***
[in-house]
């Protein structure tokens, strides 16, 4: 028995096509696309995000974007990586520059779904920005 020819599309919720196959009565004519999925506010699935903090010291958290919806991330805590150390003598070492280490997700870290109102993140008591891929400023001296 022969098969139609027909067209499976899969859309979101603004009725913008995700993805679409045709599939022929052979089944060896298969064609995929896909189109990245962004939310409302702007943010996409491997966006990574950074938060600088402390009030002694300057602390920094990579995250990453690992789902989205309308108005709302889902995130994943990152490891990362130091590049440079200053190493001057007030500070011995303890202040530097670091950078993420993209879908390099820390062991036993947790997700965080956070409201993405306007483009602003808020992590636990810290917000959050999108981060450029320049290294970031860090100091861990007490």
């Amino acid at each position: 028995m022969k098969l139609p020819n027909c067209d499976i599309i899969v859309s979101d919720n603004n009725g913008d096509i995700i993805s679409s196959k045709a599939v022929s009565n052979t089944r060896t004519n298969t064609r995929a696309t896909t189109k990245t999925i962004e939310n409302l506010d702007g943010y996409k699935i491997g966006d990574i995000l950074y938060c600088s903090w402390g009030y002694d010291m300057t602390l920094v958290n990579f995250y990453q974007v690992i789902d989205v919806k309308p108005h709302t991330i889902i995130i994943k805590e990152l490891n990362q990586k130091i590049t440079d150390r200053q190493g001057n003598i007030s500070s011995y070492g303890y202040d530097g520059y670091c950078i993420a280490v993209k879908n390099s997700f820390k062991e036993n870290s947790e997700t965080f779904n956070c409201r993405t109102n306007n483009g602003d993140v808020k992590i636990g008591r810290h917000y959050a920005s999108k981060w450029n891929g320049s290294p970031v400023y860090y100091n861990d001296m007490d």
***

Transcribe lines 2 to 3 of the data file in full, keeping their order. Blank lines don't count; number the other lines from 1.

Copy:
């Protein structure tokens, strides 16, 4: 028995096509696309995000974007990586520059779904920005 020819599309919720196959009565004519999925506010699935903090010291958290919806991330805590150390003598070492280490997700870290109102993140008591891929400023001296 022969098969139609027909067209499976899969859309979101603004009725913008995700993805679409045709599939022929052979089944060896298969064609995929896909189109990245962004939310409302702007943010996409491997966006990574950074938060600088402390009030002694300057602390920094990579995250990453690992789902989205309308108005709302889902995130994943990152490891990362130091590049440079200053190493001057007030500070011995303890202040530097670091950078993420993209879908390099820390062991036993947790997700965080956070409201993405306007483009602003808020992590636990810290917000959050999108981060450029320049290294970031860090100091861990007490």
């Amino acid at each position: 028995m022969k098969l139609p020819n027909c067209d499976i599309i899969v859309s979101d919720n603004n009725g913008d096509i995700i993805s679409s196959k045709a599939v022929s009565n052979t089944r060896t004519n298969t064609r995929a696309t896909t189109k990245t999925i962004e939310n409302l506010d702007g943010y996409k699935i491997g966006d990574i995000l950074y938060c600088s903090w402390g009030y002694d010291m300057t602390l920094v958290n990579f995250y990453q974007v690992i789902d989205v919806k309308p108005h709302t991330i889902i995130i994943k805590e990152l490891n990362q990586k130091i590049t440079d150390r200053q190493g001057n003598i007030s500070s011995y070492g303890y202040d530097g520059y670091c950078i993420a280490v993209k879908n390099s997700f820390k062991e036993n870290s947790e997700t965080f779904n956070c409201r993405t109102n306007n483009g602003d993140v808020k992590i636990g008591r810290h917000y959050a920005s999108k981060w450029n891929g320049s290294p970031v400023y860090y100091n861990d001296m007490d």